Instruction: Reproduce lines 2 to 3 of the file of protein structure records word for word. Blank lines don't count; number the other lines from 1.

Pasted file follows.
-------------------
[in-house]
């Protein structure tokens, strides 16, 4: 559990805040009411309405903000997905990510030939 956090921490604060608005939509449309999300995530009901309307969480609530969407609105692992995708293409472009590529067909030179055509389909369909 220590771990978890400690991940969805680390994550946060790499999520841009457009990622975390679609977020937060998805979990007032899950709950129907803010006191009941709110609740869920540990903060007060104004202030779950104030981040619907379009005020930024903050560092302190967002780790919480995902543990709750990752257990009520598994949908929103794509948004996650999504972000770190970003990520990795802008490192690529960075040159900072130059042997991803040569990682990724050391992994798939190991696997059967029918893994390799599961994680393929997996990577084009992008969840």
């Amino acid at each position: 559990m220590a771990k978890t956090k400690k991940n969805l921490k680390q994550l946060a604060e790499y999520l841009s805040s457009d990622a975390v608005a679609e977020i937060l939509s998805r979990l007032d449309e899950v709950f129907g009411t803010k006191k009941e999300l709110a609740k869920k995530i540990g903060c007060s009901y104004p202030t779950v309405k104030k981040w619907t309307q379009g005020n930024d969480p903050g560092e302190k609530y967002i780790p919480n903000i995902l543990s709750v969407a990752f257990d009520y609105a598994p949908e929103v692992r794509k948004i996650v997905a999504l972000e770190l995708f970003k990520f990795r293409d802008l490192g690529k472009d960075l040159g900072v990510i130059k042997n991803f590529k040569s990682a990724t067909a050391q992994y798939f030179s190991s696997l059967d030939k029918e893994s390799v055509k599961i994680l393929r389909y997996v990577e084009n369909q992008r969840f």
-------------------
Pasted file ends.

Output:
């Protein structure tokens, strides 16, 4: 559990805040009411309405903000997905990510030939 956090921490604060608005939509449309999300995530009901309307969480609530969407609105692992995708293409472009590529067909030179055509389909369909 220590771990978890400690991940969805680390994550946060790499999520841009457009990622975390679609977020937060998805979990007032899950709950129907803010006191009941709110609740869920540990903060007060104004202030779950104030981040619907379009005020930024903050560092302190967002780790919480995902543990709750990752257990009520598994949908929103794509948004996650999504972000770190970003990520990795802008490192690529960075040159900072130059042997991803040569990682990724050391992994798939190991696997059967029918893994390799599961994680393929997996990577084009992008969840």
């Amino acid at each position: 559990m220590a771990k978890t956090k400690k991940n969805l921490k680390q994550l946060a604060e790499y999520l841009s805040s457009d990622a975390v608005a679609e977020i937060l939509s998805r979990l007032d449309e899950v709950f129907g009411t803010k006191k009941e999300l709110a609740k869920k995530i540990g903060c007060s009901y104004p202030t779950v309405k104030k981040w619907t309307q379009g005020n930024d969480p903050g560092e302190k609530y967002i780790p919480n903000i995902l543990s709750v969407a990752f257990d009520y609105a598994p949908e929103v692992r794509k948004i996650v997905a999504l972000e770190l995708f970003k990520f990795r293409d802008l490192g690529k472009d960075l040159g900072v990510i130059k042997n991803f590529k040569s990682a990724t067909a050391q992994y798939f030179s190991s696997l059967d030939k029918e893994s390799v055509k599961i994680l393929r389909y997996v990577e084009n369909q992008r969840f």